Nursing prerequisite courses need to be fulfilled by students with prior degrees. Individual evaluations of comparable coursework will be made by the nursing program.
Barbara Schulz Smith, Coordinator
As part of Westminster’s commitment to develop new models of teaching and learning, several interdisciplinary learning communities are available to first-year students. These interdisciplinary courses are designed to help students:
- Develop critical, analytical, writing and presentation skills, and
- Establish strong relationships with other students and with faculty, and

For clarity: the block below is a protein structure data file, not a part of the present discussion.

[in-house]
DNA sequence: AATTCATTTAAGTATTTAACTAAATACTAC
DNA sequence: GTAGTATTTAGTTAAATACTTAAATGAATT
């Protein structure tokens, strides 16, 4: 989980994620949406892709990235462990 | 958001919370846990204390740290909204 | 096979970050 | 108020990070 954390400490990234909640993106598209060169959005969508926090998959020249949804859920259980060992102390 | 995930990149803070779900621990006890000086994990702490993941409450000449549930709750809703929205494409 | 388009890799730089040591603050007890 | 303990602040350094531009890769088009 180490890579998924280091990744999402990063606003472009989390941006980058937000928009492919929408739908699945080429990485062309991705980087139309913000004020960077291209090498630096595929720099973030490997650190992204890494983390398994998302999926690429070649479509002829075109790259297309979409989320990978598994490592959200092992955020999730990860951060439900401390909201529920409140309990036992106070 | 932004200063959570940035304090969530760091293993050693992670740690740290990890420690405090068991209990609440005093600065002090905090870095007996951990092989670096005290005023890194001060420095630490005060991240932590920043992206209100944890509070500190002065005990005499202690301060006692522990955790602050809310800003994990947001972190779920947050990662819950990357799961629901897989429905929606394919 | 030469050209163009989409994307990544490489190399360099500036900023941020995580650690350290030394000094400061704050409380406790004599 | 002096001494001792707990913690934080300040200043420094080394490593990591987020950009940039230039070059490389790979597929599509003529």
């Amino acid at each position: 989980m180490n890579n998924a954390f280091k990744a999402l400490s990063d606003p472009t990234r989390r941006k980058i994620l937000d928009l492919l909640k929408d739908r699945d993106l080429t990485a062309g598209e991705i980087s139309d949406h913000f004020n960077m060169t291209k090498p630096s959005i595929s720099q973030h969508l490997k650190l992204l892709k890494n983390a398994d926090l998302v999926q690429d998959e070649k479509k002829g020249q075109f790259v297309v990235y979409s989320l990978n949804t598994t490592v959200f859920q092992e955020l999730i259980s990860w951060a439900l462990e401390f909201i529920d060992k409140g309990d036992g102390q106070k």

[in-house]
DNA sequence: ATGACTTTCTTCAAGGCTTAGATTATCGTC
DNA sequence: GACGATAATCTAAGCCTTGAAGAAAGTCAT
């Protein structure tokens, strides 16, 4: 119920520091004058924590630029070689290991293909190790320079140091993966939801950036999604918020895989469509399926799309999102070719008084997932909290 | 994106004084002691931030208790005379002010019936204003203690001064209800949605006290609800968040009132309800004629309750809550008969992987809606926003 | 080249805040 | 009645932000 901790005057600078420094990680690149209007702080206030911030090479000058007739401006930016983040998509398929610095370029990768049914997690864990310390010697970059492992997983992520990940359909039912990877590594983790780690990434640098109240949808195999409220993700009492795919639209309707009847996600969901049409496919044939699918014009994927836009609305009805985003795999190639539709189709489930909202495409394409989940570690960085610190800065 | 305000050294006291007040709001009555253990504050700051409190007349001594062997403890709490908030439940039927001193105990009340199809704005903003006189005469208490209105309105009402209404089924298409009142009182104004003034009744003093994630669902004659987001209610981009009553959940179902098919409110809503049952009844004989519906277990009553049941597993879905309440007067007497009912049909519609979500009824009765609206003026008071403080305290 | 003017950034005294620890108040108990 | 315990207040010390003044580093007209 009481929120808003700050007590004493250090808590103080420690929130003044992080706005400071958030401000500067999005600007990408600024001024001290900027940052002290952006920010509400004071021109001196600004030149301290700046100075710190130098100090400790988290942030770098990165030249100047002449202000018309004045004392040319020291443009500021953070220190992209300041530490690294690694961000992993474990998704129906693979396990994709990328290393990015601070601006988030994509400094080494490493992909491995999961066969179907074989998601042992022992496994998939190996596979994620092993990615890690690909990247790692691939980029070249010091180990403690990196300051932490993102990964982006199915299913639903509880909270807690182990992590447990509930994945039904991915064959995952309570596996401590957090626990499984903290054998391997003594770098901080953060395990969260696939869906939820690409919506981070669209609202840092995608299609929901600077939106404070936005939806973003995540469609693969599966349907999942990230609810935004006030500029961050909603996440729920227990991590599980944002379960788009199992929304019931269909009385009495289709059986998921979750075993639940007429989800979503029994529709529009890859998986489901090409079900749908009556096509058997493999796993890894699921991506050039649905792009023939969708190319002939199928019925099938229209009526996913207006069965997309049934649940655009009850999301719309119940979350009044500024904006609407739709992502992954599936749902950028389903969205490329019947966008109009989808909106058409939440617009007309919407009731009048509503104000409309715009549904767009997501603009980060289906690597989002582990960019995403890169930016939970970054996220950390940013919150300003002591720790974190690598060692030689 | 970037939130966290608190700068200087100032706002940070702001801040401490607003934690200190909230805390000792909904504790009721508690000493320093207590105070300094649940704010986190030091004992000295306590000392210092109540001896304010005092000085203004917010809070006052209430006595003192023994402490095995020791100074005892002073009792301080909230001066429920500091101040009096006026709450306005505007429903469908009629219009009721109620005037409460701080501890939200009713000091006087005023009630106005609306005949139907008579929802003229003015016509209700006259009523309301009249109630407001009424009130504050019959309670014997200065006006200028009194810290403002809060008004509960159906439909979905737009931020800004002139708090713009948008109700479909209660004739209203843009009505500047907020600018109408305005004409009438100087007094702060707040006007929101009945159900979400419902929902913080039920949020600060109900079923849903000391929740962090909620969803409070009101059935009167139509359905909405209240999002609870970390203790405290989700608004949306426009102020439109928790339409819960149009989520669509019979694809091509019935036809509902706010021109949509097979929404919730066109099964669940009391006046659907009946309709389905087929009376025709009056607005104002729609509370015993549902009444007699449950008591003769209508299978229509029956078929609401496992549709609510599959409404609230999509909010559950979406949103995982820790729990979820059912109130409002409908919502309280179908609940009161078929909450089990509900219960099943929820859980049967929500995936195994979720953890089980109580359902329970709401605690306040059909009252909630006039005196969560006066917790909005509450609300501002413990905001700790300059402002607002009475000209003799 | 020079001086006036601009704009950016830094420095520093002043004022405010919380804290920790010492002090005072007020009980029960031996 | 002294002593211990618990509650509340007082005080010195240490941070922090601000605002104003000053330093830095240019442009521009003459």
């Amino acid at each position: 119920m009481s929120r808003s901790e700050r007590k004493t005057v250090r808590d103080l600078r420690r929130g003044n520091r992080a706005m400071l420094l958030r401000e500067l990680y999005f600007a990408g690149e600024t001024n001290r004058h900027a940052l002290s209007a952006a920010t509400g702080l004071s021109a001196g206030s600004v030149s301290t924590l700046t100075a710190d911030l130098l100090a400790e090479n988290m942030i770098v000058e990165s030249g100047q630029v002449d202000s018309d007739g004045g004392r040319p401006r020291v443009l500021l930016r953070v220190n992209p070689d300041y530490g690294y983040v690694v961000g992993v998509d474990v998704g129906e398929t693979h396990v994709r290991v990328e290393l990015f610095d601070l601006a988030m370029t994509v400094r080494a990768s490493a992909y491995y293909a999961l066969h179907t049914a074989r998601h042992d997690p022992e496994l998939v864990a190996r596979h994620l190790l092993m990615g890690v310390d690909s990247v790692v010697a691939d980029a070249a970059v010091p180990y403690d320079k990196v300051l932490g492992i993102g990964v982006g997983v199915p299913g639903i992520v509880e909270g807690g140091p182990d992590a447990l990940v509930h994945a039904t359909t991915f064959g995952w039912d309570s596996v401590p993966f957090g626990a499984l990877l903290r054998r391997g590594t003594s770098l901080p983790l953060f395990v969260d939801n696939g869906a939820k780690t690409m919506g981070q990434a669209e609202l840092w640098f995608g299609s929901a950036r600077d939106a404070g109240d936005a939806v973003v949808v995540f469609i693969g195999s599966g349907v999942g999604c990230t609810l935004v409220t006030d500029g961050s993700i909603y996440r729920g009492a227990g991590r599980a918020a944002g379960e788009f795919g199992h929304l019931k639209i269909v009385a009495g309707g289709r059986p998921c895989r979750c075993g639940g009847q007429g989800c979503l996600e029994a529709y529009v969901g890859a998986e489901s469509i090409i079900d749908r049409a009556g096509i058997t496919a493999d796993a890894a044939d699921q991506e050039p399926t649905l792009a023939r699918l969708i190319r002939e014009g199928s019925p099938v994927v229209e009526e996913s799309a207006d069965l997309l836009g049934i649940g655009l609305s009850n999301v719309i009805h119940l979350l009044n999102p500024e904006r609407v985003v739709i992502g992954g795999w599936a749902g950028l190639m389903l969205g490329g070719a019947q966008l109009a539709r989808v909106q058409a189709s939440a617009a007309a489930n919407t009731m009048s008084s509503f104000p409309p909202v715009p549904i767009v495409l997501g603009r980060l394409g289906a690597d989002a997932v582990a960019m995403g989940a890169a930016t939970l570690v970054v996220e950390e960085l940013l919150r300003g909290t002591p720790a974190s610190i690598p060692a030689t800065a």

- Adjust to college.
Learning communities at Westminster link two classes together with a common theme. Typically, at least one of the classes also fulfills a liberal education requirement. Sometimes, a course is paired with an INTR course which is a course designed for first-year students as a seminar class that focuses on issues of college life. The majority of learning community classes are designed for first-year students and are NOT upper division (300-level) credit.
Learning communities are taught primarily by full-time faculty members. This is one of the bonuses of learning communities. Students get to meet and interact with professors who have chosen to teach first-year students as part of their teaching responsibilities at Westminster.